A 20% reduction in corporate tax has the potential to attract 14 times more foreign direct investment (FDI) to Bangladesh, while on the other hand, a 30% depreciation of the local currency could result in a 30% increase in customs duty.
These perspectives emerged from separate events in Dhaka on Sunday.
The initial insight was shared in a study report at an event organised to celebrate 60 years of the Foreign Investors' Chamber of Commerce and Industry (FICCI). The second observation was presented at a programme by the Policy Research Institute of Bangladesh (PRI).
The FICCI report, "Catalyzing Greater FDI For Vision 2041: Priorities for Building A Conducive Tax System in Bangladesh", was handed over to Prime Minister Sheikh Hasina at the programme.
Foreign investors in Bangladesh said the reduction of the corporate tax in the country will play a role in increasing investment, and this will not lead to a decrease in revenue but rather an increase.
They explained that reduced tariff rates mean lower import costs for foreign investors who want to bring in raw materials or components for their production processes. This cost reduction enhances the attractiveness of investing in the country and paves the way for expanded market access for foreign companies, they said.
According to the report, if the current tax rate is reduced from 20 percent to an average of 24 percent by 2030, FDI can increase by 14 times in 2041. At the same time revenue collection may also increase by more than 6 times as compared to present.
The report indicates that if the tax rate is increased by 20% over the next 10 years compared to the present, then GDP may only increase by less than 6 times, and revenue collection may increase by less than 3 times.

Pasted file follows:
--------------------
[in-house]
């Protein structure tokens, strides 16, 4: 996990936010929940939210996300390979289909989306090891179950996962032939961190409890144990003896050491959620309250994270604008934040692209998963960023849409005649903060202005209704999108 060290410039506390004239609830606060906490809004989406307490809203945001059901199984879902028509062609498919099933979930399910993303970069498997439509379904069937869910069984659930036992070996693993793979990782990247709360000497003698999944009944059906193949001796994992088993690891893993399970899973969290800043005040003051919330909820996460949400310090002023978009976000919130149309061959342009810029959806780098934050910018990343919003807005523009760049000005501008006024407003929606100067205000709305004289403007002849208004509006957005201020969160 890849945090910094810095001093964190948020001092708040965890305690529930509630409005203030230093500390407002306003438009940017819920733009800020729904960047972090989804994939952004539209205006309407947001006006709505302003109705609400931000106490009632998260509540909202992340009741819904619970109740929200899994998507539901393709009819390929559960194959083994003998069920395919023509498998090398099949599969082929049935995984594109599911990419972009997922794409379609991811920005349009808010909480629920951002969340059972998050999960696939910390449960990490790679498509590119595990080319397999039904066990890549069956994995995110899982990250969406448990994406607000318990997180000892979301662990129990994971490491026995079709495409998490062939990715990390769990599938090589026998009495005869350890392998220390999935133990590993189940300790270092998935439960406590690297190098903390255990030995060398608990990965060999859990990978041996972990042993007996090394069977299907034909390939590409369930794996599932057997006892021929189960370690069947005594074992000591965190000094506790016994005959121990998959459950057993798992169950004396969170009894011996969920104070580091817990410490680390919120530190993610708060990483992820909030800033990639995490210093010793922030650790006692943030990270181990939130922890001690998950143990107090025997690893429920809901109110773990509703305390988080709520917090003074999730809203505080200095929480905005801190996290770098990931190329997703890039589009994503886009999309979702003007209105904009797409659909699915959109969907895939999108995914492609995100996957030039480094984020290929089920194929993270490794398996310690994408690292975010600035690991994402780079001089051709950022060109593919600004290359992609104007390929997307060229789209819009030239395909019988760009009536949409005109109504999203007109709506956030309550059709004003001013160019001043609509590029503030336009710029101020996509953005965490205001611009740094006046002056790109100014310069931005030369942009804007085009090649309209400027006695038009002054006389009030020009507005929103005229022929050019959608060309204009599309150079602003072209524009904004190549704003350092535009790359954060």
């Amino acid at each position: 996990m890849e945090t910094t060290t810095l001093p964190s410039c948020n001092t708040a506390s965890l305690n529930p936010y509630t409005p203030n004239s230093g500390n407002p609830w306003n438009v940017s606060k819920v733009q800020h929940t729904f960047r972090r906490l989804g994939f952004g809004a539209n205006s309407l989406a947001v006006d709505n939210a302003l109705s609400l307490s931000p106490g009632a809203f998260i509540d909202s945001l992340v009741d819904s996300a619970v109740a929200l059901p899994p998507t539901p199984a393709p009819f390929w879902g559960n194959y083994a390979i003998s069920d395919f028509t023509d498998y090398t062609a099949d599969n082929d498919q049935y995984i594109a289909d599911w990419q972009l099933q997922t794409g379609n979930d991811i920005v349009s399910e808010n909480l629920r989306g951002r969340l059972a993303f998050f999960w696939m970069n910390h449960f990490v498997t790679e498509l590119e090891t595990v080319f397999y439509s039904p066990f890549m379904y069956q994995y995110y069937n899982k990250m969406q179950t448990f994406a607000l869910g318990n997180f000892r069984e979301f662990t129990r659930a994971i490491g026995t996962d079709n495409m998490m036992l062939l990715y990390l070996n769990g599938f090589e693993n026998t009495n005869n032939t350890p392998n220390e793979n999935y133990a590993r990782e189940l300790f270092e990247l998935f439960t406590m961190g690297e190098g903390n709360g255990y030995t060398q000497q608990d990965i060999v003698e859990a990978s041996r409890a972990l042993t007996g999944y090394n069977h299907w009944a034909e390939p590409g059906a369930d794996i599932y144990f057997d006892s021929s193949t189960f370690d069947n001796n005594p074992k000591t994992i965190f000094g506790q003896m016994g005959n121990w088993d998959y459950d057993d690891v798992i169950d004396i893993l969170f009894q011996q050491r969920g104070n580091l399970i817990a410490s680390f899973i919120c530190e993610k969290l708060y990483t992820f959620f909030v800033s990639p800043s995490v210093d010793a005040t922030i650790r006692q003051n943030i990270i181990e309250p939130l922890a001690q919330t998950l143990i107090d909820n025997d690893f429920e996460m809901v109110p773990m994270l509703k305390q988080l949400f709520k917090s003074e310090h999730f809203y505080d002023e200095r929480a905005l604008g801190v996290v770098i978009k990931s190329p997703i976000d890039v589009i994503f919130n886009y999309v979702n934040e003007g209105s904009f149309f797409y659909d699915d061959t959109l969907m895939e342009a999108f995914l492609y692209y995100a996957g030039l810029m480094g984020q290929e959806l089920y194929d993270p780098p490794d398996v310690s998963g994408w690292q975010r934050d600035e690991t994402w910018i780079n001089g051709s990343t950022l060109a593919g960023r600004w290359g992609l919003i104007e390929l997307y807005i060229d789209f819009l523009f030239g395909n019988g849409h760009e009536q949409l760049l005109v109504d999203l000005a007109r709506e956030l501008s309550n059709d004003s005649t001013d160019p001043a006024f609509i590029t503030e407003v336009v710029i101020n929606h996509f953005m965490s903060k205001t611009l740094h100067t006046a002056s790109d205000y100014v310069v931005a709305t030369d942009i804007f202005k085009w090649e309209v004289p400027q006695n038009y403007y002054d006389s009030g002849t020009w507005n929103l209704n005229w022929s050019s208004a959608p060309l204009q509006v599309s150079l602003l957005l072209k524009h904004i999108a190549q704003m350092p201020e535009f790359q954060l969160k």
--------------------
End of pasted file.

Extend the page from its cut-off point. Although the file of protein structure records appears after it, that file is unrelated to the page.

Similarly, the report also shows how an investment-friendly tax environment is helpful in increasing FDI and revenue.
It has been clarified in the report that tax rate and tax environment play a supportive role in increasing FDI and tax collection in the long run. In other words, an increase in the tax rate may lead to a higher growth in both FDIs and revenue, while a reduction in the tax rate could result in an even greater increase in both.
In Bangladesh, the current corporate tax rates range from 20 percent to 45 percent. In the last three national budgets, the non-listed companies' tax rate in the stock market has been reduced by 2.5 percentage points.
The FICCI report says, "Taxation policies including corporate income tax rates, tax incentives and exemptions have a profound impact on foreign investors' decisions to invest in a particular country."
It also says, "While low tax rates may attract foreign businesses by enhancing after-tax profitability, tax incentives can further incentivize FDI inflows into specific sectors or regions. When high tax rates and complex tax systems may discourage FDI, potentially leading investors to seek more favourable jurisdictions. However, the relationship between taxation and FDI is multifaceted, extending beyond mere tax rates."
Besides, the political stability that is needed to attract FDI has also come up in the report. It says, "To attract foreign investments, countries should adopt a holistic approach, addressing not only tax policies but also factors like political stability, infrastructure and market potential."
Apart from the tax rate, there are other obstacles in attracting local and FDI in Bangladesh, the report also shows.
TIM Nurul Kabir, executive director of FICCI, told The Business Standard, "There is a need to increase FDI and revenue collection in Bangladesh. This should be considered not only in the short term but also in the long term, and it has been highlighted in FICCI's report that how it can increase and be sustainable."
"If this is considered, it will have a positive effect on FDI and revenue collection in the long run," he said.
Dr M Masrur Reaz, chairman of Policy Exchange Bangladesh told TBS, "In Bangladesh, increasing investment and revenue collection are both necessary. The existing tax rate has been reduced, and it is possible to increase revenue collection with a conducive environment."